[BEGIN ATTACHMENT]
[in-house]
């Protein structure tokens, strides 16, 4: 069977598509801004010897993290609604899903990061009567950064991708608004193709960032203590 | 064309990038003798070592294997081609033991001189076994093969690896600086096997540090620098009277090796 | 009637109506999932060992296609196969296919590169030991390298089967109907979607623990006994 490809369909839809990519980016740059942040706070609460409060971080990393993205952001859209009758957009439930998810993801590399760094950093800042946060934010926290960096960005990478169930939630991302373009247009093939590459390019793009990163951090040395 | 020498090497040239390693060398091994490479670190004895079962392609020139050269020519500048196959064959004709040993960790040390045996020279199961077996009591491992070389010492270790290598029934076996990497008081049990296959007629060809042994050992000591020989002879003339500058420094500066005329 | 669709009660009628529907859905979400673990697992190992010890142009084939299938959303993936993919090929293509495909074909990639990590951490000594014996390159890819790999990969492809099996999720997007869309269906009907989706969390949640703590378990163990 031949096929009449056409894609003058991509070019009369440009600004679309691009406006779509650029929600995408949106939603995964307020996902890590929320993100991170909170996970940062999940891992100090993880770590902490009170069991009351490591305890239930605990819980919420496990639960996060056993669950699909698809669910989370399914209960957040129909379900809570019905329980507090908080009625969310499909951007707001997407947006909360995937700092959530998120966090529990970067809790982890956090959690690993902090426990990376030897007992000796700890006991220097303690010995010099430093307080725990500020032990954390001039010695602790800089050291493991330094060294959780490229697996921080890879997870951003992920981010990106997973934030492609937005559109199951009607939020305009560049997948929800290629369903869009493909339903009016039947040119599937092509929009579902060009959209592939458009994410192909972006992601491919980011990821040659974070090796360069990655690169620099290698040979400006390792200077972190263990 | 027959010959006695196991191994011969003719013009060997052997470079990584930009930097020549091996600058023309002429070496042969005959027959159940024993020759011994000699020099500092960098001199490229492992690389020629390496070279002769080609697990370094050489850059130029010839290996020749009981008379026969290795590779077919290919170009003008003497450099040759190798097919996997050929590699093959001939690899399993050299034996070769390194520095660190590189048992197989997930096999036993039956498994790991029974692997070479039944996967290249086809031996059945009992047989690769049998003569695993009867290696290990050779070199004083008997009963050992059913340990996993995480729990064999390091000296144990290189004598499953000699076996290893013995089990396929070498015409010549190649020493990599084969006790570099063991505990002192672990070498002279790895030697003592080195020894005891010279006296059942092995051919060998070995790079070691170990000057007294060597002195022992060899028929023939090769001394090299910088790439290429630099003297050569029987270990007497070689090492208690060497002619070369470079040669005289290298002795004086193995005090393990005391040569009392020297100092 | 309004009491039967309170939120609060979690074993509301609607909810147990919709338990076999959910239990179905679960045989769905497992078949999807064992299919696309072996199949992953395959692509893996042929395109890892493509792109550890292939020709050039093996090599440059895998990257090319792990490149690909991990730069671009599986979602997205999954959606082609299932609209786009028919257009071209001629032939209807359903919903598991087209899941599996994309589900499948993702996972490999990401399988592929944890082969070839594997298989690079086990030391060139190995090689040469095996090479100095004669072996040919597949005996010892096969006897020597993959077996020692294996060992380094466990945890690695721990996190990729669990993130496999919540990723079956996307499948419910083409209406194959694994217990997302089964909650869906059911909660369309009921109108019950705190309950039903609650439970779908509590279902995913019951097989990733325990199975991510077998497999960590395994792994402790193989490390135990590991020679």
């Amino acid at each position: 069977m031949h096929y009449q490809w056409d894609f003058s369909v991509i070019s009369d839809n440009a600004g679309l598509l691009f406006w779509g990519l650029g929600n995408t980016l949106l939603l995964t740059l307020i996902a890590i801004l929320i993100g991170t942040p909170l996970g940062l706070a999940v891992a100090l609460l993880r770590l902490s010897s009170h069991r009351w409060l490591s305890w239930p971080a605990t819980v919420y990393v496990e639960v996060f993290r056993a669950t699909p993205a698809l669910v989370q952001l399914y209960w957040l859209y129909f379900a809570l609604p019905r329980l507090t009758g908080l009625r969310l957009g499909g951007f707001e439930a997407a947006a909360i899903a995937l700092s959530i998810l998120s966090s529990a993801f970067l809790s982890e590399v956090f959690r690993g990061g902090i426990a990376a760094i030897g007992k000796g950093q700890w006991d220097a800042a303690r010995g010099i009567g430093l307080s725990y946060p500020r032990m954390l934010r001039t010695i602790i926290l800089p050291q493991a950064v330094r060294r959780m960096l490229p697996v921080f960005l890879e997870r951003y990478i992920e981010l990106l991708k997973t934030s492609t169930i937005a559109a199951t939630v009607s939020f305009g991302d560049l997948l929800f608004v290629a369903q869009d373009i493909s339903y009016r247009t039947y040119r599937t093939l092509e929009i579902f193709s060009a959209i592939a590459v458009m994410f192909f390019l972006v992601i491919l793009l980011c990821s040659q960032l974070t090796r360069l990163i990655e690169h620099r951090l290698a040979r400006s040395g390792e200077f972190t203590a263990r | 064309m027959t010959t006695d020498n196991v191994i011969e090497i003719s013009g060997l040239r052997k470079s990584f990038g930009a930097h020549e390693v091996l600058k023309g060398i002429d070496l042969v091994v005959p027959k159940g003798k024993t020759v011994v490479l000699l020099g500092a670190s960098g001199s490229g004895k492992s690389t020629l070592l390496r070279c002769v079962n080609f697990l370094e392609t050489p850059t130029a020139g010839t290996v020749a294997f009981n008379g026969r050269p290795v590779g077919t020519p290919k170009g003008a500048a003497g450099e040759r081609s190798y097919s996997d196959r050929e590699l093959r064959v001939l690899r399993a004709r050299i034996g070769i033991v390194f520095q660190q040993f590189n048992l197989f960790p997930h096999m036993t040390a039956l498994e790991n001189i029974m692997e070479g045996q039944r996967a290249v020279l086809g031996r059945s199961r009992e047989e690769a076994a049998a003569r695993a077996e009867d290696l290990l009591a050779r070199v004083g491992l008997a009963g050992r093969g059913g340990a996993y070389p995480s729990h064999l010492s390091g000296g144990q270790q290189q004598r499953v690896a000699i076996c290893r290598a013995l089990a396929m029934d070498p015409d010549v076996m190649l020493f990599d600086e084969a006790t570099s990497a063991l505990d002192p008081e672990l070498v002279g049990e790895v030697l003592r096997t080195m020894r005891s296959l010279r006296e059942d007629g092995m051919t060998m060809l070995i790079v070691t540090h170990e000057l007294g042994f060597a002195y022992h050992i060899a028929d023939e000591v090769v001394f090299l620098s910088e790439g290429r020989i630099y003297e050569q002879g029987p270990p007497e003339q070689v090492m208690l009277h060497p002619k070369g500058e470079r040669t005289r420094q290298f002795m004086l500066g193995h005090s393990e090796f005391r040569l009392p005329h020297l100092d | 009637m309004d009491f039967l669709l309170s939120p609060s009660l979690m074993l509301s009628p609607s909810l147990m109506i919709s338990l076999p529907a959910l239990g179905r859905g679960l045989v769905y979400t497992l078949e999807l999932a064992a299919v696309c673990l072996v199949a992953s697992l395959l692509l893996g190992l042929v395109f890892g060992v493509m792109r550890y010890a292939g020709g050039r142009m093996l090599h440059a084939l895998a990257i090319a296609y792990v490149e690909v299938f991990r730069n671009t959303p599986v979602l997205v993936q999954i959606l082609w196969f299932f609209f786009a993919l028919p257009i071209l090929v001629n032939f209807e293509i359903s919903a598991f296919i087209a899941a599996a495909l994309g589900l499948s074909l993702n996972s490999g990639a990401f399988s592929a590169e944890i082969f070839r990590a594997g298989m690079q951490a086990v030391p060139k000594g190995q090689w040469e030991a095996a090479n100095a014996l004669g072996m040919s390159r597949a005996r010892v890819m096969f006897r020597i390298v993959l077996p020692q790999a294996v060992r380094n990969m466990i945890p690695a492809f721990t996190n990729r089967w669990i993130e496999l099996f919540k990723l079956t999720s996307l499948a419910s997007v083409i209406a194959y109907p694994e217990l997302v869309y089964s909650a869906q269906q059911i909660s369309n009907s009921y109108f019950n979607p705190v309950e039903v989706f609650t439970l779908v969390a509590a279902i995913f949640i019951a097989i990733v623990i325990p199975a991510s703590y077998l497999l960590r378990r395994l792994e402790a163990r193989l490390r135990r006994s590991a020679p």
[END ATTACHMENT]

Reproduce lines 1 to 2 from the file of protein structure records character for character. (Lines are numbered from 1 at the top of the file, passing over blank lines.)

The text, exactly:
[in-house]
């Protein structure tokens, strides 16, 4: 069977598509801004010897993290609604899903990061009567950064991708608004193709960032203590 | 064309990038003798070592294997081609033991001189076994093969690896600086096997540090620098009277090796 | 009637109506999932060992296609196969296919590169030991390298089967109907979607623990006994 490809369909839809990519980016740059942040706070609460409060971080990393993205952001859209009758957009439930998810993801590399760094950093800042946060934010926290960096960005990478169930939630991302373009247009093939590459390019793009990163951090040395 | 020498090497040239390693060398091994490479670190004895079962392609020139050269020519500048196959064959004709040993960790040390045996020279199961077996009591491992070389010492270790290598029934076996990497008081049990296959007629060809042994050992000591020989002879003339500058420094500066005329 | 669709009660009628529907859905979400673990697992190992010890142009084939299938959303993936993919090929293509495909074909990639990590951490000594014996390159890819790999990969492809099996999720997007869309269906009907989706969390949640703590378990163990 031949096929009449056409894609003058991509070019009369440009600004679309691009406006779509650029929600995408949106939603995964307020996902890590929320993100991170909170996970940062999940891992100090993880770590902490009170069991009351490591305890239930605990819980919420496990639960996060056993669950699909698809669910989370399914209960957040129909379900809570019905329980507090908080009625969310499909951007707001997407947006909360995937700092959530998120966090529990970067809790982890956090959690690993902090426990990376030897007992000796700890006991220097303690010995010099430093307080725990500020032990954390001039010695602790800089050291493991330094060294959780490229697996921080890879997870951003992920981010990106997973934030492609937005559109199951009607939020305009560049997948929800290629369903869009493909339903009016039947040119599937092509929009579902060009959209592939458009994410192909972006992601491919980011990821040659974070090796360069990655690169620099290698040979400006390792200077972190263990 | 027959010959006695196991191994011969003719013009060997052997470079990584930009930097020549091996600058023309002429070496042969005959027959159940024993020759011994000699020099500092960098001199490229492992690389020629390496070279002769080609697990370094050489850059130029010839290996020749009981008379026969290795590779077919290919170009003008003497450099040759190798097919996997050929590699093959001939690899399993050299034996070769390194520095660190590189048992197989997930096999036993039956498994790991029974692997070479039944996967290249086809031996059945009992047989690769049998003569695993009867290696290990050779070199004083008997009963050992059913340990996993995480729990064999390091000296144990290189004598499953000699076996290893013995089990396929070498015409010549190649020493990599084969006790570099063991505990002192672990070498002279790895030697003592080195020894005891010279006296059942092995051919060998070995790079070691170990000057007294060597002195022992060899028929023939090769001394090299910088790439290429630099003297050569029987270990007497070689090492208690060497002619070369470079040669005289290298002795004086193995005090393990005391040569009392020297100092 | 309004009491039967309170939120609060979690074993509301609607909810147990919709338990076999959910239990179905679960045989769905497992078949999807064992299919696309072996199949992953395959692509893996042929395109890892493509792109550890292939020709050039093996090599440059895998990257090319792990490149690909991990730069671009599986979602997205999954959606082609299932609209786009028919257009071209001629032939209807359903919903598991087209899941599996994309589900499948993702996972490999990401399988592929944890082969070839594997298989690079086990030391060139190995090689040469095996090479100095004669072996040919597949005996010892096969006897020597993959077996020692294996060992380094466990945890690695721990996190990729669990993130496999919540990723079956996307499948419910083409209406194959694994217990997302089964909650869906059911909660369309009921109108019950705190309950039903609650439970779908509590279902995913019951097989990733325990199975991510077998497999960590395994792994402790193989490390135990590991020679």